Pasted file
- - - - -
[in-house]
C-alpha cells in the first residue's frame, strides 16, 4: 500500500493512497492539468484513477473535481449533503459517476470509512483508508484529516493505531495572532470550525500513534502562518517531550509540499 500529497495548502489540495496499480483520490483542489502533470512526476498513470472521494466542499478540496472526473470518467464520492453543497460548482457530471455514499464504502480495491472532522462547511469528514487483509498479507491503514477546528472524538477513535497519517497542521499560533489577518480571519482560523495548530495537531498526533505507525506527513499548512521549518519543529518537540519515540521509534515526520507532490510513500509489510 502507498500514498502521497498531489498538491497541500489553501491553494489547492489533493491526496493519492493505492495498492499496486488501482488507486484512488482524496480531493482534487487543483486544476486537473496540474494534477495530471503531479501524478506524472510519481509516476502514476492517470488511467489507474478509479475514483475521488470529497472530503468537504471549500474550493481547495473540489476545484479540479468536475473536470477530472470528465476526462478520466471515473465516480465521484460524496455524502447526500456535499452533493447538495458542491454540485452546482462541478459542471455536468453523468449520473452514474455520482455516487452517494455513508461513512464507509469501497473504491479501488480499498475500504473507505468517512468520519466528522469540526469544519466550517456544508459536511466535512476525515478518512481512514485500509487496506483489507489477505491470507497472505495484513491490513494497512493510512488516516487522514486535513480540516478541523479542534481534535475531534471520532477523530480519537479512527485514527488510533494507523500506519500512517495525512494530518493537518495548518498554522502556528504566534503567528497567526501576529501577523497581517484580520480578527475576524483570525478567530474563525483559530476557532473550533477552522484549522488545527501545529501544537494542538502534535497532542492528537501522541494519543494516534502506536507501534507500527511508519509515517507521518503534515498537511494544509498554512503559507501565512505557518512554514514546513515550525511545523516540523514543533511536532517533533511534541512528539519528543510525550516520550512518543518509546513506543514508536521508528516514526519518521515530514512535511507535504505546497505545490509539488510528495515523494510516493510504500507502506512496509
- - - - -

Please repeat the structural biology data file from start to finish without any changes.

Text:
[in-house]
C-alpha cells in the first residue's frame, strides 16, 4: 500500500493512497492539468484513477473535481449533503459517476470509512483508508484529516493505531495572532470550525500513534502562518517531550509540499 500529497495548502489540495496499480483520490483542489502533470512526476498513470472521494466542499478540496472526473470518467464520492453543497460548482457530471455514499464504502480495491472532522462547511469528514487483509498479507491503514477546528472524538477513535497519517497542521499560533489577518480571519482560523495548530495537531498526533505507525506527513499548512521549518519543529518537540519515540521509534515526520507532490510513500509489510 502507498500514498502521497498531489498538491497541500489553501491553494489547492489533493491526496493519492493505492495498492499496486488501482488507486484512488482524496480531493482534487487543483486544476486537473496540474494534477495530471503531479501524478506524472510519481509516476502514476492517470488511467489507474478509479475514483475521488470529497472530503468537504471549500474550493481547495473540489476545484479540479468536475473536470477530472470528465476526462478520466471515473465516480465521484460524496455524502447526500456535499452533493447538495458542491454540485452546482462541478459542471455536468453523468449520473452514474455520482455516487452517494455513508461513512464507509469501497473504491479501488480499498475500504473507505468517512468520519466528522469540526469544519466550517456544508459536511466535512476525515478518512481512514485500509487496506483489507489477505491470507497472505495484513491490513494497512493510512488516516487522514486535513480540516478541523479542534481534535475531534471520532477523530480519537479512527485514527488510533494507523500506519500512517495525512494530518493537518495548518498554522502556528504566534503567528497567526501576529501577523497581517484580520480578527475576524483570525478567530474563525483559530476557532473550533477552522484549522488545527501545529501544537494542538502534535497532542492528537501522541494519543494516534502506536507501534507500527511508519509515517507521518503534515498537511494544509498554512503559507501565512505557518512554514514546513515550525511545523516540523514543533511536532517533533511534541512528539519528543510525550516520550512518543518509546513506543514508536521508528516514526519518521515530514512535511507535504505546497505545490509539488510528495515523494510516493510504500507502506512496509